Cape Perpetua Whispering Spruce view
|Location||Lincoln County, Oregon, USA|
|Nearest city||Yachats, Oregon|
|Coordinates||Lua error in Module:Coordinates at line 668: callParserFunction: function "#coordinates" was not found.|
|Governing body||United States Forest Service|
Cape Perpetua is a large forested headland projecting into the Pacific Ocean on the central Oregon Coast in Lincoln County, Oregon. The land is managed by the United States Forest Service as part of the Siuslaw National Forest.
Cape Perpetua is located about 2 miles (3.2 km) south of Yachats, Oregon, along U.S. Route 101. It is a typical Pacific Northwest headland, forming a high steep bluff above the ocean. At its highest point, Cape Perpetua rises to over 800 feet (240 m) above sea level. From its crest, an observer can see 70 miles (110 km) of Oregon coastline and as far as 37 miles (60 km) out to sea on a clear day.
Cape Perpetua Shelter and Parapet
West Shelter observation point
|Nearest city||Yachats, Oregon|
|Architect||Civilian Conservation Corps; United States Forest Service|
|NRHP Reference #||88002016 |
|Added to NRHP||March 17, 1989|
For at least 6,000 years, Native Americans hunted for mussels, crabs, sea urchins, and clams along the coast near Cape Perpetua. Evidence of their lives can still be found in the huge piles of discarded mussel shells that lie along the shore near the Cape Perpetua Visitor Center.
The cape was named by Captain James Cook on March 7, 1778, as he searched for the Pacific entrance to a Northwest Passage. Cook named the cape Perpetua because it was sighted on St. Perpetua's Day.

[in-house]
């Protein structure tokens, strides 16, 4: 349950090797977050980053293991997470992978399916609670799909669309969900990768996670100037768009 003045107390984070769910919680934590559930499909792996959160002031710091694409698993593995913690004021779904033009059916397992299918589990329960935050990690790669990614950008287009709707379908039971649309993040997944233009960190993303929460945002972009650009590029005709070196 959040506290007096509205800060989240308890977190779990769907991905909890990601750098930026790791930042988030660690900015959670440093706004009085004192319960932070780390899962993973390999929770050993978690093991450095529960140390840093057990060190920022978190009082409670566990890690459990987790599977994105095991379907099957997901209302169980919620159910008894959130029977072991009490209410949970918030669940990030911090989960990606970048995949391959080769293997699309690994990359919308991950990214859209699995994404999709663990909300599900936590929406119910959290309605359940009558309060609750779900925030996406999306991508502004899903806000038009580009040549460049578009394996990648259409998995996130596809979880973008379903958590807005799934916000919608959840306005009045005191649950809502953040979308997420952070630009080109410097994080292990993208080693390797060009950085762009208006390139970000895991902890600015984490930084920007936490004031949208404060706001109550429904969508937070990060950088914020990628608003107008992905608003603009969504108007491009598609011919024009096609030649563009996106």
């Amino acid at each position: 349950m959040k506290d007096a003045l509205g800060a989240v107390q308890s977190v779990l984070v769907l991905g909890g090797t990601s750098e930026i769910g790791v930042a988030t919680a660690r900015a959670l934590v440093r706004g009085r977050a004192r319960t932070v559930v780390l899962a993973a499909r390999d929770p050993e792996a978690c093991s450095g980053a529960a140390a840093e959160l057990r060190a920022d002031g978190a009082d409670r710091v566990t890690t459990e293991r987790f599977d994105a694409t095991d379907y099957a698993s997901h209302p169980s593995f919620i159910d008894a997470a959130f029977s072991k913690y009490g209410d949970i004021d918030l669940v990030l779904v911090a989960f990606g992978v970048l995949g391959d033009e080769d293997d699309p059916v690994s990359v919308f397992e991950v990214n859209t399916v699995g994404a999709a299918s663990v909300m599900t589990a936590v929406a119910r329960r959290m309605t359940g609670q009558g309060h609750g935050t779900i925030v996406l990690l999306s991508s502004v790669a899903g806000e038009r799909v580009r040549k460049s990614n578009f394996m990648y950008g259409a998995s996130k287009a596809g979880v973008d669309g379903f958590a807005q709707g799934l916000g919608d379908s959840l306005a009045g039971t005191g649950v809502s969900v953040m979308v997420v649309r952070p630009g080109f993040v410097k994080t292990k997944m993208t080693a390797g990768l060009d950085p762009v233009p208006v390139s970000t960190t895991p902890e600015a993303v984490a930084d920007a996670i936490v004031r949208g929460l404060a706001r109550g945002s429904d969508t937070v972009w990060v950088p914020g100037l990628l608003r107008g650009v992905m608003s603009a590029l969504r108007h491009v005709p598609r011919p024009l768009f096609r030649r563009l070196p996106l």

The area became part of the Siuslaw National Forest in 1908. In 1914, the United States Forest Service cut a narrow road into the cliff around Cape Perpetua and constructed a wooden bridge across the Yachats River, opening travel between the small community of Yachats and Florence to the south. The wooden bridge was replaced in 1926 with a steel structure. The Cape Perpetua section of the Roosevelt Memorial Highway (now Highway 101) was built in the 1930s.
In 1933, a Civilian Conservation Corps (CCC) camp was built at the foot of the cape just north of Cape Creek, near where the Cape Perpetua Visitor Center is located today. The CCC constructed the Cape Perpetua campground, a network of trails, and the West Shelter observation point near the top of the cape. During World War II, the West Shelter observation point was used as a coastal watch station, and a large coastal defense gun was temporarily installed. An SCR-270B radar was installed at an undetermined location to take advantage of the height of the promontory.
Cape Perpetua Scenic Area
The Forest Service created the Cape Perpetua Scenic Area and built the Cape Perpetua Visitor Center in the 1960s to highlight the unique beauty of the central Oregon Coast. The scenic area includes 2,700 acres (11 km2) of old growth spruce, Douglas-fir, and western hemlock.